Demystifying Dyslexia: Treatment
What is the best way to treat dyslexia? Well, nothing beats an experienced teacher that uses a variety of researched-based tools. And by experienced teacher, that means a teacher that has experience working with children that have dyslexia. Do not think of it so much in terms of how many years the teacher has been teaching (although that is a good indication of experience). Rather, when you speak to the teacher, it should be apparent that they know what they are talking about.
For research-based tools, the main thing to ask about is what program(s) is the teacher using. This should be a program in addition to the general education curriculum they are provided in school. For instance, the Barton Reading & Spelling System is a well-known program specifically geared towards individuals with dyslexia. Alternatively, the Orton-Gillingham Approach is a great multi-sensory program that focuses primarily on phonological awareness and phonics. In addition, there are other programs (e.g., Wilson Reading System, Read Naturally) that have proven effectiveness as well. Personally, I look for teachers that are well trained in various methodologies and take an eclectic approach. That is, if the teacher is intervening with your child with a particular program, but they find that a specific strategy from another program would be appropriate at a given time, then they do that. That is the experience element. The teacher knowing what strategies to implement when.
In addition to the traditional program, one of the most common disorders with dyslexia is ADHD. And if a child has dyslexia and ADHD, likely the teacher will also need to manage the child’s behavior (e.g., inattention, impulsivity/hyperactivity, etc.). Therefore, tailoring the reading strategies towards the individual’s interests can really go along way.
In your child’s school (provided your child attends a public or charter school), there are dyslexia specialists in the school! Before I specifically identify who they are, I would be remised if I did not acknowledge your child’s general education teacher as a dyslexia specialist. While I am sure there are general education teachers that would not claim to be a dyslexia expert, I can personally vouch for many general education teachers as dyslexia experts. However, general education teachers have the task of working with so many students at once and small groups (i.e., centers) are not long enough or occur regularly enough. In addition, the general education teacher will likely work more on the child’s general curriculum. That is where other reading specialists come in. Sometimes schools have reading specialists at their disposal (e.g., instructional coaches, Title I teachers, etc.), but every public and charter school will have special education teachers. Students generally have to “qualify” to work with a special education teacher, but when they do, they have access to dyslexia specialists. And if your child attends a private school, you still may be able to access special education teachers at the school in which you reside in or that your private school is in.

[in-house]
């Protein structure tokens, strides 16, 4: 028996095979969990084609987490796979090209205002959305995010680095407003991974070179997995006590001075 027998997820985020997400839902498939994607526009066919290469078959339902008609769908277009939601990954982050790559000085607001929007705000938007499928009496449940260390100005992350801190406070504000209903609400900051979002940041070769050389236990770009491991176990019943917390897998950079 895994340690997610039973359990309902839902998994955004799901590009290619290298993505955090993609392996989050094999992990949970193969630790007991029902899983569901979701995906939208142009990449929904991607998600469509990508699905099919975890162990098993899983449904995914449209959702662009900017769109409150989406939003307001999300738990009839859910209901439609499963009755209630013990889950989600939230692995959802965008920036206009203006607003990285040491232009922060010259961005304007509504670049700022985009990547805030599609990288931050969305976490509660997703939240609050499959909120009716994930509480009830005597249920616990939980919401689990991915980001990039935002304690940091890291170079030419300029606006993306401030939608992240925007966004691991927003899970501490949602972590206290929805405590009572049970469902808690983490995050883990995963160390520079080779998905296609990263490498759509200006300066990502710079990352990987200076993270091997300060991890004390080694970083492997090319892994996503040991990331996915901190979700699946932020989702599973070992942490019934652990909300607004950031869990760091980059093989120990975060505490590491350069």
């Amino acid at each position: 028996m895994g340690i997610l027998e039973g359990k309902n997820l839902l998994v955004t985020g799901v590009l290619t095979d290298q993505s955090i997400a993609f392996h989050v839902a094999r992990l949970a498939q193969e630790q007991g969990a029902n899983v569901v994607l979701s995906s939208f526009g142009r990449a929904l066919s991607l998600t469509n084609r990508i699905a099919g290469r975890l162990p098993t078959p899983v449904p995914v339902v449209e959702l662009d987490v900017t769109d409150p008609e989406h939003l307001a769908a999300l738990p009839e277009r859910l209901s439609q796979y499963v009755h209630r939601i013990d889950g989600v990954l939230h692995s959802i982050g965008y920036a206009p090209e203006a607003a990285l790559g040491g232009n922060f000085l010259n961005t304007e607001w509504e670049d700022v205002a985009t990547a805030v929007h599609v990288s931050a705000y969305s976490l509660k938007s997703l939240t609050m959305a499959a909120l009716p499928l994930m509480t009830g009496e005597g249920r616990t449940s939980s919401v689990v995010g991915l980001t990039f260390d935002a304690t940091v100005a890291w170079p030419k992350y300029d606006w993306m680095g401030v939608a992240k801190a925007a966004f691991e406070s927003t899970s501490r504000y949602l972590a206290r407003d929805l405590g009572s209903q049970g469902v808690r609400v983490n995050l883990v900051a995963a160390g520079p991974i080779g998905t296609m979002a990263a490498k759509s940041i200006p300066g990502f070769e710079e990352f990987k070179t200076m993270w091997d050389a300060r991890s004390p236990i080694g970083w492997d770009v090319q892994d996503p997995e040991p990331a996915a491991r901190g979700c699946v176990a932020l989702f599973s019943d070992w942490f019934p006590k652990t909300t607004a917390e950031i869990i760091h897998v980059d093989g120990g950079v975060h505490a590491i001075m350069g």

Anytime I evaluate a child for dyslexia, I address whether or not special education services would be appropriate (from my perspective as a non-school provider). Ultimately, school-based decisions rest within the educational team, but I will consult with the school to ensure that my evaluation and recommendations are well received and feasible to implement. In addition, since I work part-time in the school setting as a school psychologist, I know what it is like (on the receiving end to receive an outside evaluation).
If you suspect your child of having dyslexia, disagree with a previous evaluation, or have had previous evaluations but still have questions, do not hesitate to reach out to me at 602.699.4543.